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United Fruit Company

The United Fruit Company also known as the “The Banana Empire” was formed as a corporate in 1899 during at a time when there was a lot of political powers in America. The main objective for the company to be formed was to trade in tropical fruit only especially the bananas which were grown in the third world plantations that is the Central America and the Caribbean and then imported to United States of America 1870 and also Europe and they were considered to be luxury goods during that time.

Thousands of local workers got the employment opportunities in the company. With time, UFCO had become the major banana producing and marketing company controlling over 70 percent of the banana business hence expanding its services to other territories such as the Central America, the Caribbean coast of Colombia, Ecuador and the West Indies (Gray, 2000). Despite the elimination of other companies through the price wars, its main challenge was the New Orleans based Standard Fruit Company which had gained its supremacy in International banana trade too.

Close involvement with local dictators such as Jorge Ubico tarnished the company’s reputation in Latin American with promises such as low taxes, duty free imports and low wages for workers. It is said that, $60million had been invested in the country by UFCO with telegram and telephone facilities, railways and large fleets of ships being owned by the company. This dictatorship closeness main target was due to the ways of generating some economic stability in the U.S.

In order for this to be achieved, close relationships was formed between the local landowners and the foreigners against the workers so as to provide stable income however if the outcomes were to be vice versa that is bear no fruits, their relationship could be broken or end. Apart from that, they believed new legislations could be put in place without any opposition. This became possible because the economic gain was to be achieved through foreign operations corporations.

Being one of the biggest companies in the U.S, Its location became a challenge since there was no enough labor force that could perform all the tasks available. With the challenge a head, they decided to import the blacks from the West Indies. This brought some misunderstanding among the workers whom their main complain was the issue of hiring workers from West Indies. To them, they felt that UFCO was going against the Guatemala laws which stated that 90 percent of the company’s workers should be Guatemalan even though by 1940s and 1950s, the complaint had seized due to the workforce of the foreign workers going down. (Batres, 1995; Bucheli, 1996).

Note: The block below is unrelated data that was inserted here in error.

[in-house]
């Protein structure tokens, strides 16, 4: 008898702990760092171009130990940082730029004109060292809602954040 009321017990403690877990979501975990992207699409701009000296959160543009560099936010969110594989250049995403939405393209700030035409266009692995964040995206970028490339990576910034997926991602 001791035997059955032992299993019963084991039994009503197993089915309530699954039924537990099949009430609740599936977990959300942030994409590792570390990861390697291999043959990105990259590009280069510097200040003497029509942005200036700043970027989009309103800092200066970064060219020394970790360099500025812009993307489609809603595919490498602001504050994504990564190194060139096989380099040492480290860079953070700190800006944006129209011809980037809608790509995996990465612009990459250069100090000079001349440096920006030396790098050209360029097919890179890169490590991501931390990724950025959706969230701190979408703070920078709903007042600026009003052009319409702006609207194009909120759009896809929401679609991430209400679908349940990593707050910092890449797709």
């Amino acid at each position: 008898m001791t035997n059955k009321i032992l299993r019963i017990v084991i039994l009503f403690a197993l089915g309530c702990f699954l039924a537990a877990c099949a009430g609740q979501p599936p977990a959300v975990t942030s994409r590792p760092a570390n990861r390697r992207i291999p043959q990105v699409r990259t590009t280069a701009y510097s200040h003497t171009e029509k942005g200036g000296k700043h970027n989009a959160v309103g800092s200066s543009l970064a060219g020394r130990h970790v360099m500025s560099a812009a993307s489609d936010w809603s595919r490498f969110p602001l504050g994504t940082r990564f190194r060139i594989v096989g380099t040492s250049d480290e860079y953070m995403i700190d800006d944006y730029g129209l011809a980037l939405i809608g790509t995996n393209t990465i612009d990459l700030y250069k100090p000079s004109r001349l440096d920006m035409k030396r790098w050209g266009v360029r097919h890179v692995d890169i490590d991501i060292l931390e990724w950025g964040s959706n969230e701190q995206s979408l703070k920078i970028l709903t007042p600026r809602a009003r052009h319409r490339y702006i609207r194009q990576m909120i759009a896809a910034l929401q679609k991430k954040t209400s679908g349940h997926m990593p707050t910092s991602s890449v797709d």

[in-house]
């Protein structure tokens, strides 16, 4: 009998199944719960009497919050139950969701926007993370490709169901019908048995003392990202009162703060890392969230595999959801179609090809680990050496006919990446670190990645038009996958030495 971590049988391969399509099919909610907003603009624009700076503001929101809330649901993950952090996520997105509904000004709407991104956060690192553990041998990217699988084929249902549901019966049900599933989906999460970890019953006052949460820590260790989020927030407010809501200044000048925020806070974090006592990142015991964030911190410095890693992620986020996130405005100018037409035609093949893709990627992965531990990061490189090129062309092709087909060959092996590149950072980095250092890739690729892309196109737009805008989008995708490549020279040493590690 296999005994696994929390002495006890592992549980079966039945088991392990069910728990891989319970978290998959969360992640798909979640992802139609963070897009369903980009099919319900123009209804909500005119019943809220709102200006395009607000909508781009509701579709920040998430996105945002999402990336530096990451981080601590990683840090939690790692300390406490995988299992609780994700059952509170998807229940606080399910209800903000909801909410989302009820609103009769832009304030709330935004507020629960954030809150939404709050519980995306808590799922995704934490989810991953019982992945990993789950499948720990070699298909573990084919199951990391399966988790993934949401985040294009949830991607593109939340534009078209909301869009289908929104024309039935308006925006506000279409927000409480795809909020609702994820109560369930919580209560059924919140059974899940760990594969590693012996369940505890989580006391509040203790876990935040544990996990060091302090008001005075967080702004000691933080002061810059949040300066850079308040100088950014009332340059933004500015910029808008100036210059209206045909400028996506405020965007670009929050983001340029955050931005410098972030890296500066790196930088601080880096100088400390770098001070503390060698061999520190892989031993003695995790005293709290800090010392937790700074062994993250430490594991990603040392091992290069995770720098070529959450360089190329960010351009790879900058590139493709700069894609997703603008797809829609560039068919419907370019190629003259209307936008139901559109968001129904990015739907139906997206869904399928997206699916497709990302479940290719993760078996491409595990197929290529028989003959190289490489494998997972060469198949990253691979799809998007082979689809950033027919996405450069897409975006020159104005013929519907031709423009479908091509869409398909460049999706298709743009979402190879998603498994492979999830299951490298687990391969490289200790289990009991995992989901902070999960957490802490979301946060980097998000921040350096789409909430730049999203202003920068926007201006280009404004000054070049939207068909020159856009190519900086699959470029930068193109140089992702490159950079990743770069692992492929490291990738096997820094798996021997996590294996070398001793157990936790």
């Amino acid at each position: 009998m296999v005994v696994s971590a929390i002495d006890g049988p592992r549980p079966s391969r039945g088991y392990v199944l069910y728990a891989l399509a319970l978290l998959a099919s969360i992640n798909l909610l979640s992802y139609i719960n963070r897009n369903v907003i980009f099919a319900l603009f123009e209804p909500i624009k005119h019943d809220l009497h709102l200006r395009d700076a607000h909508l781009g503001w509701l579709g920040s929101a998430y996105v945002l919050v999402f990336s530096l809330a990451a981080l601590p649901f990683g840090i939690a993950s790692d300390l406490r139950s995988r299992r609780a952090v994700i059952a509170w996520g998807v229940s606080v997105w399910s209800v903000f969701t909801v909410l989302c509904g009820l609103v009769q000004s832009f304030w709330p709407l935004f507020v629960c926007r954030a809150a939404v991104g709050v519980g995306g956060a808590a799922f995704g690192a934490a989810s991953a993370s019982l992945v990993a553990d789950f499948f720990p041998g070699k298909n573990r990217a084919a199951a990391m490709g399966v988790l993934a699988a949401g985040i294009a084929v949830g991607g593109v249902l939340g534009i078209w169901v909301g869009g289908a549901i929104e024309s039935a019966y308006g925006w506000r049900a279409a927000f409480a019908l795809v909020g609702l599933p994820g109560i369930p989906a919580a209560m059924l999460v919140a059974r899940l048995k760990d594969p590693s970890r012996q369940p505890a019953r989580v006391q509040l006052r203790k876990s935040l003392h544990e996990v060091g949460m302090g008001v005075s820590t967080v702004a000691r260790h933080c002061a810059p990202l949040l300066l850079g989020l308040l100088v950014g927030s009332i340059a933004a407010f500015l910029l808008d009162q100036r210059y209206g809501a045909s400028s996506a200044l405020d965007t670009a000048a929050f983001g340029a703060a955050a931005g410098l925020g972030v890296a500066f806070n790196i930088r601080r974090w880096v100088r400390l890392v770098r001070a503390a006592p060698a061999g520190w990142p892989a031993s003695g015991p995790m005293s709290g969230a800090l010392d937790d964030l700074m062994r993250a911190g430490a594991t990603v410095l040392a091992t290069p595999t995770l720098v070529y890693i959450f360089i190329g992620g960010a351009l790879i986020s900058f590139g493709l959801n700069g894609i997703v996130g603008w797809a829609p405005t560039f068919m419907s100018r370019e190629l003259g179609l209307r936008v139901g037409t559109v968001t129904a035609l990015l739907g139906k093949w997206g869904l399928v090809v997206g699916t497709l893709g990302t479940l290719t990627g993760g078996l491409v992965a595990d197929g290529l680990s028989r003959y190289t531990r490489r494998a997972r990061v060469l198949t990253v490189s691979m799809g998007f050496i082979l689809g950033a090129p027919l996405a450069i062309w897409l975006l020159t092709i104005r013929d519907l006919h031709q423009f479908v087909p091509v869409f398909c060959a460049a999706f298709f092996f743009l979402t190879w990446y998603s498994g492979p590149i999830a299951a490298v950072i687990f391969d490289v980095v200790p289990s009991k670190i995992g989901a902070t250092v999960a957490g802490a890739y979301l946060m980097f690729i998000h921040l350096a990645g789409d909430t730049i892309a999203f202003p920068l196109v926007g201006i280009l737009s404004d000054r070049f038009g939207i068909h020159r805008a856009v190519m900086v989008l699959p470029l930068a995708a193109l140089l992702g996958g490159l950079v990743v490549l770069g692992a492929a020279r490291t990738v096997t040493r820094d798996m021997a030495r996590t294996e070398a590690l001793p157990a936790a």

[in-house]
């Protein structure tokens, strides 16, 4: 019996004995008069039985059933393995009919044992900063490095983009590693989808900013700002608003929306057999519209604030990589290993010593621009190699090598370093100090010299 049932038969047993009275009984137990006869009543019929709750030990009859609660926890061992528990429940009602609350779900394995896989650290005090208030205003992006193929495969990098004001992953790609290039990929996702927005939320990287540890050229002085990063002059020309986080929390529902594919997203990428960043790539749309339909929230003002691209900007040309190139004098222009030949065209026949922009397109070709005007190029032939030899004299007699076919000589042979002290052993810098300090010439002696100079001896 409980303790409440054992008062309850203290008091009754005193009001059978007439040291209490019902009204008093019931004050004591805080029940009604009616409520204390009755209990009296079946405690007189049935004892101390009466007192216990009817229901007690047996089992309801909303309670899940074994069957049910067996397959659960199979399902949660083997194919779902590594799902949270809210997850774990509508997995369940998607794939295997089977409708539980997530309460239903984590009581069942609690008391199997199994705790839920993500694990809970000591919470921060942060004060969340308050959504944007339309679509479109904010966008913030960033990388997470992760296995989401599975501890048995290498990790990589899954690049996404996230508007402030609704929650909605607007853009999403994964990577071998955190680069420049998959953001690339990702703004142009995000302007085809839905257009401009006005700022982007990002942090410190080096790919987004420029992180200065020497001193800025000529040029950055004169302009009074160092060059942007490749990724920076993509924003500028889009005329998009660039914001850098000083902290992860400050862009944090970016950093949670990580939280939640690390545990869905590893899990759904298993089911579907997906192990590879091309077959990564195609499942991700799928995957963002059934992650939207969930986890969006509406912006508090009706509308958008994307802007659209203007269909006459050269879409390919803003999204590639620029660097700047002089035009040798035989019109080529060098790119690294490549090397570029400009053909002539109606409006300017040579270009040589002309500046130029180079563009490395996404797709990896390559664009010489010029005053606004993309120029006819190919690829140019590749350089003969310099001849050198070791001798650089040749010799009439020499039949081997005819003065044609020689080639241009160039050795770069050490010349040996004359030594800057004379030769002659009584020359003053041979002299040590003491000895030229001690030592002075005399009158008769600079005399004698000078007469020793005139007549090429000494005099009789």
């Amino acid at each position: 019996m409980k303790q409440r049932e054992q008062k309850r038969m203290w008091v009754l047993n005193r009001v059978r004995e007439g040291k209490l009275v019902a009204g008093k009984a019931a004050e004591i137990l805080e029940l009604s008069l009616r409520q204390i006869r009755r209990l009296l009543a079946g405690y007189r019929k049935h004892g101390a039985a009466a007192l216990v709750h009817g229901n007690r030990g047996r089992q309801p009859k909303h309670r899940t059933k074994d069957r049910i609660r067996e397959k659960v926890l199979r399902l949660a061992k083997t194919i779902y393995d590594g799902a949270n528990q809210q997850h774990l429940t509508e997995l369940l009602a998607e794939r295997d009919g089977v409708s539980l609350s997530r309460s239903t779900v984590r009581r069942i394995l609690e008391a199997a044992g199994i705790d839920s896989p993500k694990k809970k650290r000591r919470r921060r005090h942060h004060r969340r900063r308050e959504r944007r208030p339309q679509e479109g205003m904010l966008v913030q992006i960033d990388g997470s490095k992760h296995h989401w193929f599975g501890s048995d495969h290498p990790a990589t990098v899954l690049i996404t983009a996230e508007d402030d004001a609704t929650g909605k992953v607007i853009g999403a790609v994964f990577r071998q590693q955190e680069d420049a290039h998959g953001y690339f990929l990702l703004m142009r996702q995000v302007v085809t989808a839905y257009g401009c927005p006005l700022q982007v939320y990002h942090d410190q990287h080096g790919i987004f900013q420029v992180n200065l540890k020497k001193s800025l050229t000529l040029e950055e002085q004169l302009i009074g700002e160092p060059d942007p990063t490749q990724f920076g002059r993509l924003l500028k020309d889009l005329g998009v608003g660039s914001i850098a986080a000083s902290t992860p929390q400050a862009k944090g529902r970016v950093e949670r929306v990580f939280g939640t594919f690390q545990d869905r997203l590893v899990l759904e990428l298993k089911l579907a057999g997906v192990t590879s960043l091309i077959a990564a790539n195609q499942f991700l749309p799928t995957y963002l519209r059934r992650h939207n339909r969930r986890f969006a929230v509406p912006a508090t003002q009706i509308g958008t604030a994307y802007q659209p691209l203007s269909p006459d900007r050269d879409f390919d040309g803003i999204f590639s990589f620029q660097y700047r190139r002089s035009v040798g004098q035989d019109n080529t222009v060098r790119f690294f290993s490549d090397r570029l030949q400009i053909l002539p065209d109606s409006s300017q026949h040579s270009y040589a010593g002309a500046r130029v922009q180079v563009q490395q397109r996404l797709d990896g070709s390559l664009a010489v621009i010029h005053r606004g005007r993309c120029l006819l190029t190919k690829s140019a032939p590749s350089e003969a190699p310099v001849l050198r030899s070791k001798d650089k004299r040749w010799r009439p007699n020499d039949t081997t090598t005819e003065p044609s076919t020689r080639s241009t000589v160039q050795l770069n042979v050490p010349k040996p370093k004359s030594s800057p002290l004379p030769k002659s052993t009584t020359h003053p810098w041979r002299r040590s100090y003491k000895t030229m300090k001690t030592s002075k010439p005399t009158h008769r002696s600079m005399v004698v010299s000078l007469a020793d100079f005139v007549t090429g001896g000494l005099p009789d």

Working with UFCO to most workers was one of the things they never regretted because of most of the benefits they got from the company such as its better working environment and better payments to its workers compared to most of the companies in Guatemala. This happened after the May to June 1954 strike of which the workers went on strike demanding higher wages of which an agreement of 21 percent was settled from their original 71 percent demanded by workers (Bucheli, 1996). Despite the payment of the workers being below the U.S minimum salary, many indirect salaries were given by UFCO through maintaining cleanliness in the environment with also provision of clean water to its employee’s hence better health to the workers.

Barrack like houses were also offered to the workers and their families for the shelter purposes. Not only shelters which were provided but also primary schools were set up to cater for the children of the workers. Food wise, workers were advantaged because they were allowed to buy foods such as corn, beans, and other staples at a lower cost. Plots were provided to workers for their own personal use which gave them the opportunities to plant their own food to keep them going.

With all the benefits above, it is said that when the deal is too sweet, think twice, by this all that is meant is that, not all the workers gained the same quality of indirect benefits (Gray, 2000). For Some workers, they were considered to be inferior whereby the utility services provided by UFCO to most of the houses were below the expectations for instance, power was never available at times, the electricity could be switched on only on weekends to some workers, while other houses had enough water and other houses lacked these privileges.